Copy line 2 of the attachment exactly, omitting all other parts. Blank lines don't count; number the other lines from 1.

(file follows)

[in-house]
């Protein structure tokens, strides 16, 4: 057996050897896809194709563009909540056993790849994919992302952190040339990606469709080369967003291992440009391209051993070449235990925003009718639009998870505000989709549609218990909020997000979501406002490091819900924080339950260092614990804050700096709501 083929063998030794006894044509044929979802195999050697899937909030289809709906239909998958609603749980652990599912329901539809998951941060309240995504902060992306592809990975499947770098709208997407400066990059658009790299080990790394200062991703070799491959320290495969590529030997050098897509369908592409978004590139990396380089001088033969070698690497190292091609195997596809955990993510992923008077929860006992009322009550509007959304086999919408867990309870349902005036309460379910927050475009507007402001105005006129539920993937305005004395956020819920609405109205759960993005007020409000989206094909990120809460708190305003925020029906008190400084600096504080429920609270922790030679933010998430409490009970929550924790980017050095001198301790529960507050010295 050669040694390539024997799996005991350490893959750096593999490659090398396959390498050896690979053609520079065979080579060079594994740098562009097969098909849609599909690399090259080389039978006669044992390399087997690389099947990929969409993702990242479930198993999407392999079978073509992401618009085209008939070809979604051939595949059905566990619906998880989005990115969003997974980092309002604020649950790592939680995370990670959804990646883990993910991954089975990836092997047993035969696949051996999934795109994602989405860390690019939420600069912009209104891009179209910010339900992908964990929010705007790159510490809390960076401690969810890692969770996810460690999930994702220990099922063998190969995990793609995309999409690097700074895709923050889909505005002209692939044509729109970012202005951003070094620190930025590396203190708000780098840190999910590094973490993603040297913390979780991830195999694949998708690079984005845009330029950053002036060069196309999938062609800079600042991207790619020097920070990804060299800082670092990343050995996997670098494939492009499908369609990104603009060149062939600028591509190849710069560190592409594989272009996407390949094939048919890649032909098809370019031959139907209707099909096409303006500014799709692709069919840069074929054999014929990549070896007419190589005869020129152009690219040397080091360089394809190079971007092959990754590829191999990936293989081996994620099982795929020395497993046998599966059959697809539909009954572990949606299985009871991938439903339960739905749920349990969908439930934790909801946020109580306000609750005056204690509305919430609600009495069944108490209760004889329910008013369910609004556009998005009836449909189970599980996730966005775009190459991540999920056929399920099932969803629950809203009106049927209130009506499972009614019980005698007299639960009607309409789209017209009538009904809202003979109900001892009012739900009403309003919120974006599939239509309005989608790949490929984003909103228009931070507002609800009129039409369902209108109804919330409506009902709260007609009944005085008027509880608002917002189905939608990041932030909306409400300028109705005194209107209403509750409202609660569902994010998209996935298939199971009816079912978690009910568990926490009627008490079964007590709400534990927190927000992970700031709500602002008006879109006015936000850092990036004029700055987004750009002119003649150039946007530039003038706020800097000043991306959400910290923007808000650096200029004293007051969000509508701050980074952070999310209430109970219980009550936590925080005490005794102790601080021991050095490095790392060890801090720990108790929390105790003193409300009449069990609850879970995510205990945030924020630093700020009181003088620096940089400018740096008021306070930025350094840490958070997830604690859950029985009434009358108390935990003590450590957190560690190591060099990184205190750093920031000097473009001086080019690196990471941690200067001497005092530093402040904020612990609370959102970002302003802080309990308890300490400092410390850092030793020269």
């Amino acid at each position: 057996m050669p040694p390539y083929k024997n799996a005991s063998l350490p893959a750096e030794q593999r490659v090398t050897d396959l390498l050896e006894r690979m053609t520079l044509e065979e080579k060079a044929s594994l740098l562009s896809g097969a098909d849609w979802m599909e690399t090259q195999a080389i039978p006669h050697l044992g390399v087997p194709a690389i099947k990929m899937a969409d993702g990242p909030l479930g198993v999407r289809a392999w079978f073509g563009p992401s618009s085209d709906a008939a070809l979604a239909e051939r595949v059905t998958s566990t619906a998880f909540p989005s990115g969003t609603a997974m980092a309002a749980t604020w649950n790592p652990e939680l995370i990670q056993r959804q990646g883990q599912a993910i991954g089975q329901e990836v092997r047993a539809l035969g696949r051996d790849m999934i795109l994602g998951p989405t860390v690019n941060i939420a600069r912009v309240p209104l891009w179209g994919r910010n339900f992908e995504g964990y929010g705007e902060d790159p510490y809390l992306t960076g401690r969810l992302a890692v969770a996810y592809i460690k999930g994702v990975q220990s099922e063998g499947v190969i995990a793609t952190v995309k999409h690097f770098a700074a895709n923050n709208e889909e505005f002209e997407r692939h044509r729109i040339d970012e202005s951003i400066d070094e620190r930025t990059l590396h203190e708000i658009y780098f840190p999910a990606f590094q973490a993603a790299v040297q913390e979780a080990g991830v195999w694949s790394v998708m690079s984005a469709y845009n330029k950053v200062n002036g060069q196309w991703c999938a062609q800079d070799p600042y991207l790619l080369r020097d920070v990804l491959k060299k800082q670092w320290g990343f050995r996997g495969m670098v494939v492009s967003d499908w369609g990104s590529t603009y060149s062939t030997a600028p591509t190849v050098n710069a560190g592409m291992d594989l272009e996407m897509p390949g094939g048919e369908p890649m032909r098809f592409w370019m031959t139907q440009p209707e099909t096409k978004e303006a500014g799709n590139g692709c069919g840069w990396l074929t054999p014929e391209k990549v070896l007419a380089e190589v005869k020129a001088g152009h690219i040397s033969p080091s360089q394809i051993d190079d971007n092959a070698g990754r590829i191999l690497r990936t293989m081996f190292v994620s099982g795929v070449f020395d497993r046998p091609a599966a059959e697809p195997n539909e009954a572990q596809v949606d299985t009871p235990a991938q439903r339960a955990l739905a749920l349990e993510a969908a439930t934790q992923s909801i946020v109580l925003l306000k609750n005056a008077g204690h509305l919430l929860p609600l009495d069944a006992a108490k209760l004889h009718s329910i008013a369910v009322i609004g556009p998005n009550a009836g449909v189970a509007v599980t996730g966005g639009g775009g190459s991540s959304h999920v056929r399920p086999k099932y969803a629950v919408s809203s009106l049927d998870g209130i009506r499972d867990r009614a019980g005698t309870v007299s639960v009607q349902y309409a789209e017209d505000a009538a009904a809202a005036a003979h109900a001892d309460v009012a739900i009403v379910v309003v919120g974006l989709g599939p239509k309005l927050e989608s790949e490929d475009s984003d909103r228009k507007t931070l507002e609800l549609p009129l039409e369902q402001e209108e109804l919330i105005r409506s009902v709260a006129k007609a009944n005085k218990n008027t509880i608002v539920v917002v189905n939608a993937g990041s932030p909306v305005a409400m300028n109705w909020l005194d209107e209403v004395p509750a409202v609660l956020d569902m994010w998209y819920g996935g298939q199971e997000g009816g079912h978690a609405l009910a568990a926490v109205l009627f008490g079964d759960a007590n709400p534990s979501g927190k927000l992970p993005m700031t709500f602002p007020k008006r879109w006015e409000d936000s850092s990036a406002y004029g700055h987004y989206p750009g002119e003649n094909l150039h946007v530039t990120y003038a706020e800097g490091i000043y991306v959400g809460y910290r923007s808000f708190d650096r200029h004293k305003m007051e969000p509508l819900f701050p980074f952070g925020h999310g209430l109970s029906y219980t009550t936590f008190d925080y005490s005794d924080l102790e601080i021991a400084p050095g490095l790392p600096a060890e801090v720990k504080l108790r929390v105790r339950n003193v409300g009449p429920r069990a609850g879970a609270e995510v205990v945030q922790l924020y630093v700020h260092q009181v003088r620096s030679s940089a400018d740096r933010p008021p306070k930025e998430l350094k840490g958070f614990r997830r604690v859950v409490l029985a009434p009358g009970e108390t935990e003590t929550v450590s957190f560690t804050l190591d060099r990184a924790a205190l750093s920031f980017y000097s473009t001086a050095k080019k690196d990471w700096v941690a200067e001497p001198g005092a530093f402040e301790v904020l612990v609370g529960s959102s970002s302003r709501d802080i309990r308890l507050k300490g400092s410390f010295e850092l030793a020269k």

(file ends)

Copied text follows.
């Protein structure tokens, strides 16, 4: 057996050897896809194709563009909540056993790849994919992302952190040339990606469709080369967003291992440009391209051993070449235990925003009718639009998870505000989709549609218990909020997000979501406002490091819900924080339950260092614990804050700096709501 083929063998030794006894044509044929979802195999050697899937909030289809709906239909998958609603749980652990599912329901539809998951941060309240995504902060992306592809990975499947770098709208997407400066990059658009790299080990790394200062991703070799491959320290495969590529030997050098897509369908592409978004590139990396380089001088033969070698690497190292091609195997596809955990993510992923008077929860006992009322009550509007959304086999919408867990309870349902005036309460379910927050475009507007402001105005006129539920993937305005004395956020819920609405109205759960993005007020409000989206094909990120809460708190305003925020029906008190400084600096504080429920609270922790030679933010998430409490009970929550924790980017050095001198301790529960507050010295 050669040694390539024997799996005991350490893959750096593999490659090398396959390498050896690979053609520079065979080579060079594994740098562009097969098909849609599909690399090259080389039978006669044992390399087997690389099947990929969409993702990242479930198993999407392999079978073509992401618009085209008939070809979604051939595949059905566990619906998880989005990115969003997974980092309002604020649950790592939680995370990670959804990646883990993910991954089975990836092997047993035969696949051996999934795109994602989405860390690019939420600069912009209104891009179209910010339900992908964990929010705007790159510490809390960076401690969810890692969770996810460690999930994702220990099922063998190969995990793609995309999409690097700074895709923050889909505005002209692939044509729109970012202005951003070094620190930025590396203190708000780098840190999910590094973490993603040297913390979780991830195999694949998708690079984005845009330029950053002036060069196309999938062609800079600042991207790619020097920070990804060299800082670092990343050995996997670098494939492009499908369609990104603009060149062939600028591509190849710069560190592409594989272009996407390949094939048919890649032909098809370019031959139907209707099909096409303006500014799709692709069919840069074929054999014929990549070896007419190589005869020129152009690219040397080091360089394809190079971007092959990754590829191999990936293989081996994620099982795929020395497993046998599966059959697809539909009954572990949606299985009871991938439903339960739905749920349990969908439930934790909801946020109580306000609750005056204690509305919430609600009495069944108490209760004889329910008013369910609004556009998005009836449909189970599980996730966005775009190459991540999920056929399920099932969803629950809203009106049927209130009506499972009614019980005698007299639960009607309409789209017209009538009904809202003979109900001892009012739900009403309003919120974006599939239509309005989608790949490929984003909103228009931070507002609800009129039409369902209108109804919330409506009902709260007609009944005085008027509880608002917002189905939608990041932030909306409400300028109705005194209107209403509750409202609660569902994010998209996935298939199971009816079912978690009910568990926490009627008490079964007590709400534990927190927000992970700031709500602002008006879109006015936000850092990036004029700055987004750009002119003649150039946007530039003038706020800097000043991306959400910290923007808000650096200029004293007051969000509508701050980074952070999310209430109970219980009550936590925080005490005794102790601080021991050095490095790392060890801090720990108790929390105790003193409300009449069990609850879970995510205990945030924020630093700020009181003088620096940089400018740096008021306070930025350094840490958070997830604690859950029985009434009358108390935990003590450590957190560690190591060099990184205190750093920031000097473009001086080019690196990471941690200067001497005092530093402040904020612990609370959102970002302003802080309990308890300490400092410390850092030793020269």